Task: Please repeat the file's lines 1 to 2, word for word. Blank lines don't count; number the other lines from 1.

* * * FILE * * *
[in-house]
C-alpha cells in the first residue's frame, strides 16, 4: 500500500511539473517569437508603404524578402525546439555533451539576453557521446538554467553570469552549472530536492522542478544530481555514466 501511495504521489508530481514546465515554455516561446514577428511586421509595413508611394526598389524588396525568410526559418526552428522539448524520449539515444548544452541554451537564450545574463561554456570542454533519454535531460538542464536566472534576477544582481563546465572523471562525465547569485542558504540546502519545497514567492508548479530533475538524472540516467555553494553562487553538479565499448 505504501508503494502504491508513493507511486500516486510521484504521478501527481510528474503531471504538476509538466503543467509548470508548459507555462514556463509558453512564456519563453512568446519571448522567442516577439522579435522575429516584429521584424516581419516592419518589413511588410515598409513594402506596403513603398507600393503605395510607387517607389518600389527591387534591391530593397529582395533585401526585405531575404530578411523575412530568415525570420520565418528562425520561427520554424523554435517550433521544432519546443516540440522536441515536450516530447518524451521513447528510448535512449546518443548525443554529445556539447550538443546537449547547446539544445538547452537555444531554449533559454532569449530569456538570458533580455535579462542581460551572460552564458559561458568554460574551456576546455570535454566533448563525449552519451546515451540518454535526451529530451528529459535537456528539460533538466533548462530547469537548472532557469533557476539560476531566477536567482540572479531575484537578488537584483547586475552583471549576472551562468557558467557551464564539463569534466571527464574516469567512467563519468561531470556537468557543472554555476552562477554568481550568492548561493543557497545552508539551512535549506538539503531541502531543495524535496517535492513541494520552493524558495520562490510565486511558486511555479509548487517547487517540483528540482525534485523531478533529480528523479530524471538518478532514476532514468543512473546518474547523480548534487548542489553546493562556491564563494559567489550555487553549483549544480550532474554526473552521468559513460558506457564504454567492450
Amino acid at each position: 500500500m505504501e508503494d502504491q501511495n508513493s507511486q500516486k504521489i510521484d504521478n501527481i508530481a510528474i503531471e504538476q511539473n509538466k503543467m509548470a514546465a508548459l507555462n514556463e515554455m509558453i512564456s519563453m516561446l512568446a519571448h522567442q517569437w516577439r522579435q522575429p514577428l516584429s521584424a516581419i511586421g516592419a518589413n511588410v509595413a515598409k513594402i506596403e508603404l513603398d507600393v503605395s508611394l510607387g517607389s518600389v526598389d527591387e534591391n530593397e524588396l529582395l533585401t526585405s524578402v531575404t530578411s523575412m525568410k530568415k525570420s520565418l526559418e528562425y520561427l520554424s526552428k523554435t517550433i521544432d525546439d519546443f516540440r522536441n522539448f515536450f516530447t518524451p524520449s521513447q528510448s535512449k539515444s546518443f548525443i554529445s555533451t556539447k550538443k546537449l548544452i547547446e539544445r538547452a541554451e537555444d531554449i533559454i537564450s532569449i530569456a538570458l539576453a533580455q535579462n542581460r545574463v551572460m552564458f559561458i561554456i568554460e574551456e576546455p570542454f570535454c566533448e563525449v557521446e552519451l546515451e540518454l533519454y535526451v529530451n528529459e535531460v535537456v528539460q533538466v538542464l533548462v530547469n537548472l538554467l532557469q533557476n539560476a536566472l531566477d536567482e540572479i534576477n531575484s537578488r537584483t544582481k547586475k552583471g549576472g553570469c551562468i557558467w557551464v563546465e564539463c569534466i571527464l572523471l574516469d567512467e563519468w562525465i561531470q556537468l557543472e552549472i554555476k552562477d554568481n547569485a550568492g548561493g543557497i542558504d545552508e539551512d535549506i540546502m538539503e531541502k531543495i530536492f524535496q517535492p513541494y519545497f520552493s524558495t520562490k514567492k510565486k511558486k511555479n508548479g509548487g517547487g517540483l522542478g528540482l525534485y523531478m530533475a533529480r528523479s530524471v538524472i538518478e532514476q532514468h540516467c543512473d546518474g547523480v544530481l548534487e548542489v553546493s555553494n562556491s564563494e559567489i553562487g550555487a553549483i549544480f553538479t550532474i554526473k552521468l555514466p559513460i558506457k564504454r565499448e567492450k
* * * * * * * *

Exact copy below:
[in-house]
C-alpha cells in the first residue's frame, strides 16, 4: 500500500511539473517569437508603404524578402525546439555533451539576453557521446538554467553570469552549472530536492522542478544530481555514466 501511495504521489508530481514546465515554455516561446514577428511586421509595413508611394526598389524588396525568410526559418526552428522539448524520449539515444548544452541554451537564450545574463561554456570542454533519454535531460538542464536566472534576477544582481563546465572523471562525465547569485542558504540546502519545497514567492508548479530533475538524472540516467555553494553562487553538479565499448 505504501508503494502504491508513493507511486500516486510521484504521478501527481510528474503531471504538476509538466503543467509548470508548459507555462514556463509558453512564456519563453512568446519571448522567442516577439522579435522575429516584429521584424516581419516592419518589413511588410515598409513594402506596403513603398507600393503605395510607387517607389518600389527591387534591391530593397529582395533585401526585405531575404530578411523575412530568415525570420520565418528562425520561427520554424523554435517550433521544432519546443516540440522536441515536450516530447518524451521513447528510448535512449546518443548525443554529445556539447550538443546537449547547446539544445538547452537555444531554449533559454532569449530569456538570458533580455535579462542581460551572460552564458559561458568554460574551456576546455570535454566533448563525449552519451546515451540518454535526451529530451528529459535537456528539460533538466533548462530547469537548472532557469533557476539560476531566477536567482540572479531575484537578488537584483547586475552583471549576472551562468557558467557551464564539463569534466571527464574516469567512467563519468561531470556537468557543472554555476552562477554568481550568492548561493543557497545552508539551512535549506538539503531541502531543495524535496517535492513541494520552493524558495520562490510565486511558486511555479509548487517547487517540483528540482525534485523531478533529480528523479530524471538518478532514476532514468543512473546518474547523480548534487548542489553546493562556491564563494559567489550555487553549483549544480550532474554526473552521468559513460558506457564504454567492450